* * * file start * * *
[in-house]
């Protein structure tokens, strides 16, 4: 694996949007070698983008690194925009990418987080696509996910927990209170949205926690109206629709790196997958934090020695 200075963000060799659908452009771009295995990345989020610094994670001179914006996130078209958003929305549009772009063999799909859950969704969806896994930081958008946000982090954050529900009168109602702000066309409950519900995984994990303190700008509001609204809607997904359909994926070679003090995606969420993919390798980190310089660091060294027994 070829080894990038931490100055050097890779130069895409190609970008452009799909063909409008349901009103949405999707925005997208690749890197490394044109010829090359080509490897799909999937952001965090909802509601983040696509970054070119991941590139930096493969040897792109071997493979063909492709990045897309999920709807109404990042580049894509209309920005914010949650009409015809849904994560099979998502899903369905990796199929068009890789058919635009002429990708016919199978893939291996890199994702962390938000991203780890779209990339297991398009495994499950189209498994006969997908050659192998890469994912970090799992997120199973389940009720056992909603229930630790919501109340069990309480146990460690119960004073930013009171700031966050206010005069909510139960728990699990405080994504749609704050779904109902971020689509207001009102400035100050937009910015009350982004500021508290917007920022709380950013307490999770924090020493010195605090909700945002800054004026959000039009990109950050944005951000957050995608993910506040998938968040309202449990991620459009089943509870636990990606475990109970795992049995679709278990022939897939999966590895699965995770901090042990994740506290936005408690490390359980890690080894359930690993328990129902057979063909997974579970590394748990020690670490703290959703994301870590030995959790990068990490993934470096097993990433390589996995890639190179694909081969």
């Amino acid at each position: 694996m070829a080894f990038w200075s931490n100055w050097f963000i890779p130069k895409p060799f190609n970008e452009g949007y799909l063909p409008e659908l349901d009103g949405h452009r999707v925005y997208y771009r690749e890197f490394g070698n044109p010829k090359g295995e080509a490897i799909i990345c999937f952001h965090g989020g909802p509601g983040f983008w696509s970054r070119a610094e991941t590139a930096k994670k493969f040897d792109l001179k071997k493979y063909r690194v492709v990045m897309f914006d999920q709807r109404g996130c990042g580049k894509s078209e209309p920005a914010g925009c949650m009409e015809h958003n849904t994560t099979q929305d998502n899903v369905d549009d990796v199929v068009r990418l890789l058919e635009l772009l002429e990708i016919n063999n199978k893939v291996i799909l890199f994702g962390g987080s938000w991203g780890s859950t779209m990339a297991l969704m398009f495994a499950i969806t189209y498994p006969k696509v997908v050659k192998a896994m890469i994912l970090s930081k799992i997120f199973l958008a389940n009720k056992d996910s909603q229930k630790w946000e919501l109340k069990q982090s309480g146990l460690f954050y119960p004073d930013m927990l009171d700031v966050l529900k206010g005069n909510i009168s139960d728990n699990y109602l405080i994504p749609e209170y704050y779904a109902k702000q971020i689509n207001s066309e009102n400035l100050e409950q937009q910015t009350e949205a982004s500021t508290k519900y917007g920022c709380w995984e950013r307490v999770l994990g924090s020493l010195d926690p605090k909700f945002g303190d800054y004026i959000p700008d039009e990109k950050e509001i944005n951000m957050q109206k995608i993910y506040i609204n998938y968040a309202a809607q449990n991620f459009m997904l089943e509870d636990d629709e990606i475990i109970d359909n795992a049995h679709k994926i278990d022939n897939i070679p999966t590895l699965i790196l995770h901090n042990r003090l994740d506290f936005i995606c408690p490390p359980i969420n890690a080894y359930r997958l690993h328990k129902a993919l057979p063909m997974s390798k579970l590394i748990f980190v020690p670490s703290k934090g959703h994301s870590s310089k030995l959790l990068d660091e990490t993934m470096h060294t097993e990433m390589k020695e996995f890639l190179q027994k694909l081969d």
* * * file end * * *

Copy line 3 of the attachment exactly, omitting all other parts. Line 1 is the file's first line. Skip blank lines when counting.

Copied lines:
């Amino acid at each position: 694996m070829a080894f990038w200075s931490n100055w050097f963000i890779p130069k895409p060799f190609n970008e452009g949007y799909l063909p409008e659908l349901d009103g949405h452009r999707v925005y997208y771009r690749e890197f490394g070698n044109p010829k090359g295995e080509a490897i799909i990345c999937f952001h965090g989020g909802p509601g983040f983008w696509s970054r070119a610094e991941t590139a930096k994670k493969f040897d792109l001179k071997k493979y063909r690194v492709v990045m897309f914006d999920q709807r109404g996130c990042g580049k894509s078209e209309p920005a914010g925009c949650m009409e015809h958003n849904t994560t099979q929305d998502n899903v369905d549009d990796v199929v068009r990418l890789l058919e635009l772009l002429e990708i016919n063999n199978k893939v291996i799909l890199f994702g962390g987080s938000w991203g780890s859950t779209m990339a297991l969704m398009f495994a499950i969806t189209y498994p006969k696509v997908v050659k192998a896994m890469i994912l970090s930081k799992i997120f199973l958008a389940n009720k056992d996910s909603q229930k630790w946000e919501l109340k069990q982090s309480g146990l460690f954050y119960p004073d930013m927990l009171d700031v966050l529900k206010g005069n909510i009168s139960d728990n699990y109602l405080i994504p749609e209170y704050y779904a109902k702000q971020i689509n207001s066309e009102n400035l100050e409950q937009q910015t009350e949205a982004s500021t508290k519900y917007g920022c709380w995984e950013r307490v999770l994990g924090s020493l010195d926690p605090k909700f945002g303190d800054y004026i959000p700008d039009e990109k950050e509001i944005n951000m957050q109206k995608i993910y506040i609204n998938y968040a309202a809607q449990n991620f459009m997904l089943e509870d636990d629709e990606i475990i109970d359909n795992a049995h679709k994926i278990d022939n897939i070679p999966t590895l699965i790196l995770h901090n042990r003090l994740d506290f936005i995606c408690p490390p359980i969420n890690a080894y359930r997958l690993h328990k129902a993919l057979p063909m997974s390798k579970l590394i748990f980190v020690p670490s703290k934090g959703h994301s870590s310089k030995l959790l990068d660091e990490t993934m470096h060294t097993e990433m390589k020695e996995f890639l190179q027994k694909l081969d």